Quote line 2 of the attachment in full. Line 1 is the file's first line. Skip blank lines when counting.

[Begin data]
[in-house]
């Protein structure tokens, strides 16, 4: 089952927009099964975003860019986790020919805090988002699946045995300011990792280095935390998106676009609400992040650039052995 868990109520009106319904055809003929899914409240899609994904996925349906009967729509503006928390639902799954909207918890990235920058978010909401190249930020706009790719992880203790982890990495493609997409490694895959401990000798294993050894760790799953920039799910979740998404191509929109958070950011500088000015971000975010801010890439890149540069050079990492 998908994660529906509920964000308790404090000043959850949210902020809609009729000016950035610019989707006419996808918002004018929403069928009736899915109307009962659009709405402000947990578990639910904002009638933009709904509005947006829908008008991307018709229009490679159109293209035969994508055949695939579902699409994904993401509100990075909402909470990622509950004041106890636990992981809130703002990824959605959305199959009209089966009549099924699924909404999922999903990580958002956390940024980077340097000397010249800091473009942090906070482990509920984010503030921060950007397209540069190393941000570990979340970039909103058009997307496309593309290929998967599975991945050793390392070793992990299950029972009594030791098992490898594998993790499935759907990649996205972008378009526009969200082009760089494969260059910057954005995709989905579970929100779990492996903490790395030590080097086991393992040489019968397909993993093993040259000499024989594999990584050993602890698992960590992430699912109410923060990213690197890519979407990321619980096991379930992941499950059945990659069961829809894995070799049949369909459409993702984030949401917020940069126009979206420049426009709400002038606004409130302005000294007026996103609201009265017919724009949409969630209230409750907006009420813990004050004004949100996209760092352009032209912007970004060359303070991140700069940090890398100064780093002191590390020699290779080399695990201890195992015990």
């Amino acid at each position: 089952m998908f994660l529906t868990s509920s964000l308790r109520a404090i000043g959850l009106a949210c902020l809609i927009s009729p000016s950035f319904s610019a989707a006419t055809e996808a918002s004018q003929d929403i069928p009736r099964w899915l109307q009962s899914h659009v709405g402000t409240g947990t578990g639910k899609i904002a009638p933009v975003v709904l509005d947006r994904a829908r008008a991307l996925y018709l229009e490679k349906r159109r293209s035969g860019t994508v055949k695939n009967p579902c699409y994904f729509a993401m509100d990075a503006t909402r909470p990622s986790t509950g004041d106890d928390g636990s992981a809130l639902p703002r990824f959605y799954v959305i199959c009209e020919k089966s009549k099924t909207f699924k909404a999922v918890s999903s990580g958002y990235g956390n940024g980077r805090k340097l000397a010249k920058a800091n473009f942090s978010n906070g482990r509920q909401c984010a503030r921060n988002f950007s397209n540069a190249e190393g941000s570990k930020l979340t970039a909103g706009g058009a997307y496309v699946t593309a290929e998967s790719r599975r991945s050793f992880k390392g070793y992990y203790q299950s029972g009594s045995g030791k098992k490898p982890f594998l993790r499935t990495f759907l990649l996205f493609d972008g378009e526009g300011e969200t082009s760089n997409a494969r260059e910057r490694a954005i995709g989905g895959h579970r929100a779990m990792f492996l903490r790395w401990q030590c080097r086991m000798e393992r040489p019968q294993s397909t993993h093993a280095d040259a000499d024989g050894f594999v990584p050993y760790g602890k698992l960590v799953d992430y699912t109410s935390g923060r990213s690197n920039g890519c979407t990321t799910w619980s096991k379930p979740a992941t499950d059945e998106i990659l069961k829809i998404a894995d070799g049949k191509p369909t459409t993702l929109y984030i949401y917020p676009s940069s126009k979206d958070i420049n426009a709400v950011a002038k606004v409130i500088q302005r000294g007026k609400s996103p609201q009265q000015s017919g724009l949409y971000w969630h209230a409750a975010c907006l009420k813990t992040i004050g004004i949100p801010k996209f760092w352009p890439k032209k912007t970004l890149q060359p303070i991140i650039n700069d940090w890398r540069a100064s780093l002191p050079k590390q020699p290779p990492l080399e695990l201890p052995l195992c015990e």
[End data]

């Protein structure tokens, strides 16, 4: 089952927009099964975003860019986790020919805090988002699946045995300011990792280095935390998106676009609400992040650039052995 868990109520009106319904055809003929899914409240899609994904996925349906009967729509503006928390639902799954909207918890990235920058978010909401190249930020706009790719992880203790982890990495493609997409490694895959401990000798294993050894760790799953920039799910979740998404191509929109958070950011500088000015971000975010801010890439890149540069050079990492 998908994660529906509920964000308790404090000043959850949210902020809609009729000016950035610019989707006419996808918002004018929403069928009736899915109307009962659009709405402000947990578990639910904002009638933009709904509005947006829908008008991307018709229009490679159109293209035969994508055949695939579902699409994904993401509100990075909402909470990622509950004041106890636990992981809130703002990824959605959305199959009209089966009549099924699924909404999922999903990580958002956390940024980077340097000397010249800091473009942090906070482990509920984010503030921060950007397209540069190393941000570990979340970039909103058009997307496309593309290929998967599975991945050793390392070793992990299950029972009594030791098992490898594998993790499935759907990649996205972008378009526009969200082009760089494969260059910057954005995709989905579970929100779990492996903490790395030590080097086991393992040489019968397909993993093993040259000499024989594999990584050993602890698992960590992430699912109410923060990213690197890519979407990321619980096991379930992941499950059945990659069961829809894995070799049949369909459409993702984030949401917020940069126009979206420049426009709400002038606004409130302005000294007026996103609201009265017919724009949409969630209230409750907006009420813990004050004004949100996209760092352009032209912007970004060359303070991140700069940090890398100064780093002191590390020699290779080399695990201890195992015990």